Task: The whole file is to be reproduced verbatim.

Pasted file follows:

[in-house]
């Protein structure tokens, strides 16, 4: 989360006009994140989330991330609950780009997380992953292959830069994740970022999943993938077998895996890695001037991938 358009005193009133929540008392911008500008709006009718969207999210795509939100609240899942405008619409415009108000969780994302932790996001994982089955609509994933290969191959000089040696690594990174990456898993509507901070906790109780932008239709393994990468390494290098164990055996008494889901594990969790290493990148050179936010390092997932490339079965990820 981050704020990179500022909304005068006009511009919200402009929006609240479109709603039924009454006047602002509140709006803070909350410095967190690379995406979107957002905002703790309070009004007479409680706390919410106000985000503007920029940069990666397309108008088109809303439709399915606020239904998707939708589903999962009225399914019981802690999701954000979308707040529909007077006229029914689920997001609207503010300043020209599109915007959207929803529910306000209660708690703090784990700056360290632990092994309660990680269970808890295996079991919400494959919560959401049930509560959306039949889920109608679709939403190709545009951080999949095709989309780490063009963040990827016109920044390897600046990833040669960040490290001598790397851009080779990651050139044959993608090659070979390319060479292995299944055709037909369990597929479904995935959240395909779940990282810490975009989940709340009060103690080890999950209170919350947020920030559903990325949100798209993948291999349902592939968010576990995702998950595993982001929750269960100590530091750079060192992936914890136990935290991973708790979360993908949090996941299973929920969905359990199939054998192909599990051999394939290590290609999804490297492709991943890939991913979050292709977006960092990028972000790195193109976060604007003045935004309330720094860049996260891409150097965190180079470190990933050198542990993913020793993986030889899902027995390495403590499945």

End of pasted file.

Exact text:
[in-house]
């Protein structure tokens, strides 16, 4: 989360006009994140989330991330609950780009997380992953292959830069994740970022999943993938077998895996890695001037991938 358009005193009133929540008392911008500008709006009718969207999210795509939100609240899942405008619409415009108000969780994302932790996001994982089955609509994933290969191959000089040696690594990174990456898993509507901070906790109780932008239709393994990468390494290098164990055996008494889901594990969790290493990148050179936010390092997932490339079965990820 981050704020990179500022909304005068006009511009919200402009929006609240479109709603039924009454006047602002509140709006803070909350410095967190690379995406979107957002905002703790309070009004007479409680706390919410106000985000503007920029940069990666397309108008088109809303439709399915606020239904998707939708589903999962009225399914019981802690999701954000979308707040529909007077006229029914689920997001609207503010300043020209599109915007959207929803529910306000209660708690703090784990700056360290632990092994309660990680269970808890295996079991919400494959919560959401049930509560959306039949889920109608679709939403190709545009951080999949095709989309780490063009963040990827016109920044390897600046990833040669960040490290001598790397851009080779990651050139044959993608090659070979390319060479292995299944055709037909369990597929479904995935959240395909779940990282810490975009989940709340009060103690080890999950209170919350947020920030559903990325949100798209993948291999349902592939968010576990995702998950595993982001929750269960100590530091750079060192992936914890136990935290991973708790979360993908949090996941299973929920969905359990199939054998192909599990051999394939290590290609999804490297492709991943890939991913979050292709977006960092990028972000790195193109976060604007003045935004309330720094860049996260891409150097965190180079470190990933050198542990993913020793993986030889899902027995390495403590499945």